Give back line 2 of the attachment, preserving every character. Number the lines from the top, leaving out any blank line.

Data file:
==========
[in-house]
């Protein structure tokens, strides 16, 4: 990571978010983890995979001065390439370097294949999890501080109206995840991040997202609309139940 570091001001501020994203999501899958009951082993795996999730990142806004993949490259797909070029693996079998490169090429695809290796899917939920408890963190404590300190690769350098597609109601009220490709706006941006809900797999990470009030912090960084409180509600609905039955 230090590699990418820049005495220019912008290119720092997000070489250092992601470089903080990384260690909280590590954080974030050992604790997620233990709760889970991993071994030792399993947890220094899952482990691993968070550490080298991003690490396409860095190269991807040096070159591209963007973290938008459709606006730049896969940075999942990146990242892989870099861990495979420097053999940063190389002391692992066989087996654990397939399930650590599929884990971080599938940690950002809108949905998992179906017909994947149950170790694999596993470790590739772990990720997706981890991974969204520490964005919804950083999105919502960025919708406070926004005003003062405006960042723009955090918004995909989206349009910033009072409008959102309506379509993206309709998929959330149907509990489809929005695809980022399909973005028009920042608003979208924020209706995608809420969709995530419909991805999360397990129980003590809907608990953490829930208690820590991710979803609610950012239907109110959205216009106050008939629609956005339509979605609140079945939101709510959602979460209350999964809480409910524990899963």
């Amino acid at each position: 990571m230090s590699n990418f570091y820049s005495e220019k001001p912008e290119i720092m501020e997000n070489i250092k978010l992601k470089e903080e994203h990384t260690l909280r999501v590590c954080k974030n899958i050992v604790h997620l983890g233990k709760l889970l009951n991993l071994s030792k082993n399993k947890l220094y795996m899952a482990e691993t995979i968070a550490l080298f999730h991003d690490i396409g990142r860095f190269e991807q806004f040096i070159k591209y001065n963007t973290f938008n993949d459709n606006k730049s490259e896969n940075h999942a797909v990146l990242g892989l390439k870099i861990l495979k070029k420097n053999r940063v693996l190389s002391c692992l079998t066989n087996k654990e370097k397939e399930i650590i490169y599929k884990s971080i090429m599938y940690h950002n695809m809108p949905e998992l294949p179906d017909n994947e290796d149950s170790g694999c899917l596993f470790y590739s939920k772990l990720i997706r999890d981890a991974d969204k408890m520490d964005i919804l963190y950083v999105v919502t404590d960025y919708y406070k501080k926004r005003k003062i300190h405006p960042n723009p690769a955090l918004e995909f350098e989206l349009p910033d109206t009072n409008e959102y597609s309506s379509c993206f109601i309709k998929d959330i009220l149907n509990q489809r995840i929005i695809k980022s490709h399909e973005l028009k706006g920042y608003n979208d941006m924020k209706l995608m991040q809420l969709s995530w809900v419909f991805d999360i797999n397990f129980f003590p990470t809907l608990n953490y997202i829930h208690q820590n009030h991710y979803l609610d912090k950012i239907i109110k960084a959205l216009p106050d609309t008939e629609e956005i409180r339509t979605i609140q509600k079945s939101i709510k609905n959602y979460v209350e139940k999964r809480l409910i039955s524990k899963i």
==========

């Protein structure tokens, strides 16, 4: 990571978010983890995979001065390439370097294949999890501080109206995840991040997202609309139940 570091001001501020994203999501899958009951082993795996999730990142806004993949490259797909070029693996079998490169090429695809290796899917939920408890963190404590300190690769350098597609109601009220490709706006941006809900797999990470009030912090960084409180509600609905039955 230090590699990418820049005495220019912008290119720092997000070489250092992601470089903080990384260690909280590590954080974030050992604790997620233990709760889970991993071994030792399993947890220094899952482990691993968070550490080298991003690490396409860095190269991807040096070159591209963007973290938008459709606006730049896969940075999942990146990242892989870099861990495979420097053999940063190389002391692992066989087996654990397939399930650590599929884990971080599938940690950002809108949905998992179906017909994947149950170790694999596993470790590739772990990720997706981890991974969204520490964005919804950083999105919502960025919708406070926004005003003062405006960042723009955090918004995909989206349009910033009072409008959102309506379509993206309709998929959330149907509990489809929005695809980022399909973005028009920042608003979208924020209706995608809420969709995530419909991805999360397990129980003590809907608990953490829930208690820590991710979803609610950012239907109110959205216009106050008939629609956005339509979605609140079945939101709510959602979460209350999964809480409910524990899963």